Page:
From Jay Haygood, Atlanta GA: "I wish to thank you for the ruleset. Being an ACW reenactor myself for many years, I feel that MLW fits the bill for regimental actions the way I see it on the battlefield. Fire and Fury has always been my brigade level solution, but Johnny Reb's I,II,III never quite got there. Good Job!"

From Paul Bernardino, USA: Steve, Bought the rules, and played it twice. Overall give the rules a 8 on 1-10 (10 being great). Any chance for an Mex-Am War variant?

So, the first omission from the rules has turned up in the QRS.
In the Morale Modifiers there should a -2 for units in a Distressed state.
I have hopes that this is the only one, but somehow I doubt it.

Orders Changing Orders through Morale test.
That mandatory 1/2 move means that a unit will move right over that stone wall or through that fence and not stop. That is kind of strange. So when a unit gets to the cover, and the brigade commander wants the unit to stop, that unit's morale is checked. If the result is good, the Brigadier's courier got the order through. Unit's order chit is replaced to "Hold."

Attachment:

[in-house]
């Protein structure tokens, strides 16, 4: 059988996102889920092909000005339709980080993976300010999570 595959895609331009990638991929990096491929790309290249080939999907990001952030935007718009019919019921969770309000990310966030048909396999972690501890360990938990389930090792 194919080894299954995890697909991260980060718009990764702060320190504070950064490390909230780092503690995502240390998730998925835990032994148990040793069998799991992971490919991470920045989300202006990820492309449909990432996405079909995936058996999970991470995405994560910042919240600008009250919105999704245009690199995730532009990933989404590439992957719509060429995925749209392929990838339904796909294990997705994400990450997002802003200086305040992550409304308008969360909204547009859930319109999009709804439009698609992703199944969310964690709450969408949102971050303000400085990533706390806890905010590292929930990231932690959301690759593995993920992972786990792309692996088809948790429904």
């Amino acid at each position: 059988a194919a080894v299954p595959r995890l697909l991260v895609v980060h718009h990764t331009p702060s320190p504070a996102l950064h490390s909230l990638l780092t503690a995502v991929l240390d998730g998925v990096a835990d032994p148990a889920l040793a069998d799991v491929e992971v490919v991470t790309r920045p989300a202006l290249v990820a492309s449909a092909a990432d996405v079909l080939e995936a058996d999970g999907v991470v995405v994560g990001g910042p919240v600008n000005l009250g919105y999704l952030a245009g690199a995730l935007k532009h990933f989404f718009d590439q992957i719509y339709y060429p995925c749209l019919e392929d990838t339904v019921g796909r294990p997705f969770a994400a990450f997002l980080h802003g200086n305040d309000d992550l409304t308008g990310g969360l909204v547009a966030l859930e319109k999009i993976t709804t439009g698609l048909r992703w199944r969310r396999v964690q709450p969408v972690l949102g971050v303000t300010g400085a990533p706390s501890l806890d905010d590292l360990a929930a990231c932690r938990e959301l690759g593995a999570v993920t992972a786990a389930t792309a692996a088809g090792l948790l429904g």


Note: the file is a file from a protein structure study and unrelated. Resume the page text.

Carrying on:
Now in order to get them started again the Brigadier must give them a new order chit.

If the unit fails the Morale check, the boys have "their dander up" and continue to advance.

Now let's say the Brigadier wants the unit to advance to the fence line, and STOP!! Just announce this fact the when orders are revealed.

"Wait!" I hear you cry, "That means my no good so&so enemy knows my intentions!"

Well yes. And it gives the enemy an advantage. That's why I suggest either a gamemaster be present or go to the testing option to hold a unit.

Units that fail morale
Any unit that fails morale follows the chart's instructions, and after finishing movement has their order change to HOLD orders, unless otherwise indicated. (This was left off the QRT. Thanks to Phil Roberts for pointing this out.)